Wave of Popular Feeling

150 copies of this record were made; try eBay?
Release date: unknown, 1995
Genre: rock, punk, alternative
Now known as: Three Days Grace

These are the days before Barry Stock, when the mysterious Phil Crowe and Joe Grant were around. This record was also released prior to Trevor McNevan's association with the band. A few years ago, the album was nowhere to be found, but these tracks have since made their way onto YouTube.

"Stare": Allegedly the third single of the album, the song that comes to mind is Green Day's "When I Come Around". This isn't a bad thing, as the two are completely different and great compositions in their own right. This song happens to be the toned-down mellow song that can be found in every band's repertoire.

"In The Sand": Three Days Grace is one of those bands that would not suffer from recording their actual backing vocalists. If I'm not mistaken, Neil Sanderson does provide parts in the studio, but they're no longer as obvious as what can be heard on this track. Brad always sounds fantastic in live performance's of "Pain" as well.

"Weatherman": A powerful, driven song. There is a repetitive snap cycle of dynamics throughout the verses, while the chorus sounds uncharacteristically joyful.

"Chronic": Another very classic rock-sounding song. Their characteristic minimalized song structure is a noticeable change from these grungier days. They've taken on the "neo-grunge" as defined by fellow musicians, Nickelback.

"Eddie": The most radio-friendly song on the album, I can understand it being the lead single. I wonder who this Eddie is? Not his son, of course. It must've made for a fantastic acoustic performance back in the day.

"Snatch": I really love the opening. The first line kills the track, though- "All I see is legs"? Really? If they were going for that strip club imagery, I don't think they succeeded. If they were going for that amused look on my face, they got it. Funny guys, they are.

"Wave of Popular Feeling": The title track has an immediate punk feel to it; the Nirvana influence is obvious. (Adam will like to know that theEdge recently played commercials with "The Good Life" clipped between "Closer" and "Smells Like Teen Spirit".)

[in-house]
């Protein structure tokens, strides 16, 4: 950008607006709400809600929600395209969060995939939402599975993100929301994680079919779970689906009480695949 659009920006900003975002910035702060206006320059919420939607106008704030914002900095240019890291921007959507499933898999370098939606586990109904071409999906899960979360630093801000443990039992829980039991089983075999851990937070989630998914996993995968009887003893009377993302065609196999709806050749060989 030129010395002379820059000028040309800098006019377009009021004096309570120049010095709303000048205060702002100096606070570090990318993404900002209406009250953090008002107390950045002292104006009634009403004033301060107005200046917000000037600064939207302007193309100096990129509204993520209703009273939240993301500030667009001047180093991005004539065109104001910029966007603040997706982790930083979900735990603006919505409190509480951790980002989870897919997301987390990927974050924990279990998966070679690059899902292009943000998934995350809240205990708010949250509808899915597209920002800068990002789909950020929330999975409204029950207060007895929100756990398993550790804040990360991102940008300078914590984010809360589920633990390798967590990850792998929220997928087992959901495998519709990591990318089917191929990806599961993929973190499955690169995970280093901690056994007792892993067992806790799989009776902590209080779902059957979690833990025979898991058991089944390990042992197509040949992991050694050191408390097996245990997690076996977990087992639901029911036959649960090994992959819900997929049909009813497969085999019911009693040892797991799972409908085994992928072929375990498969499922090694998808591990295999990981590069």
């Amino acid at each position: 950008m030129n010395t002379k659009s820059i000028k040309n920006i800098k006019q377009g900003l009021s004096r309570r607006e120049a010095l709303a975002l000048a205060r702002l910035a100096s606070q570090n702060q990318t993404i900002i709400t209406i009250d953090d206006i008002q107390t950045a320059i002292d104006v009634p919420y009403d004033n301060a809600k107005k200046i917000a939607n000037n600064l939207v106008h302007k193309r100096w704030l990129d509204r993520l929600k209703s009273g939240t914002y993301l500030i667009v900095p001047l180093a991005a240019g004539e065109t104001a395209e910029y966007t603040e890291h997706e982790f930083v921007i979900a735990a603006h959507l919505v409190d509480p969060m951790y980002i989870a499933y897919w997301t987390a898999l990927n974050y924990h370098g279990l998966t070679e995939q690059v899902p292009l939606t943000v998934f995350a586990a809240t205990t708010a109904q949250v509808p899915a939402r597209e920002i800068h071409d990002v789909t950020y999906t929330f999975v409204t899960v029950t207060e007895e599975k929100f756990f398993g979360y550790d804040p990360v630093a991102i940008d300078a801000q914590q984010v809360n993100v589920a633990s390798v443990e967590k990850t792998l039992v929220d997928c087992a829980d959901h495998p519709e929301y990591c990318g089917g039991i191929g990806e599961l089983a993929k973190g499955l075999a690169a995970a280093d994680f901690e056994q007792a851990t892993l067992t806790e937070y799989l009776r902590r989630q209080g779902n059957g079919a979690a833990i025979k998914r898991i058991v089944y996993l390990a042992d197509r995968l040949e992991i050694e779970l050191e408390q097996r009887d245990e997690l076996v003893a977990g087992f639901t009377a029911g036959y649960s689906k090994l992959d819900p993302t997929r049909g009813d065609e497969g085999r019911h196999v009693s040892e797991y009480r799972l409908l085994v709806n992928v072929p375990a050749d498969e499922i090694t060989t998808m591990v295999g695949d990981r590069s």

"S.O.B.": Lyrics on this song seem ad-libbed; they're so unlike TDG that they make me suspect other lyricists contributed.

"Posion Ivy": I trust you- I trust you and your potential. The climbing bridge is the highlight of this song. It's quite contagious, you could crash a party to it.

"On This Flight": This is the part of the album where the songs sound very similar to one another. As a filler, it's catchy but doesn't stand out like anything special. I like the distant guitar sound.

"Greedy Room": The one thing that hasn't particularly impressed me is the songwriting. Did William Golding's Lord of the Flies play into this? A good progression from those dead end lyrics, though; one thing the band is praised for is being straightforward and relatable.

The production is (expected to be) a step down; the echo is heavy on the vocals and the mixing could've been smoother. Some pretty sick riffs are employed in the album, recorded by the two previously mentioned guitarists that are no longer with the band. Favourite track? "Wave of Popular Feeling".

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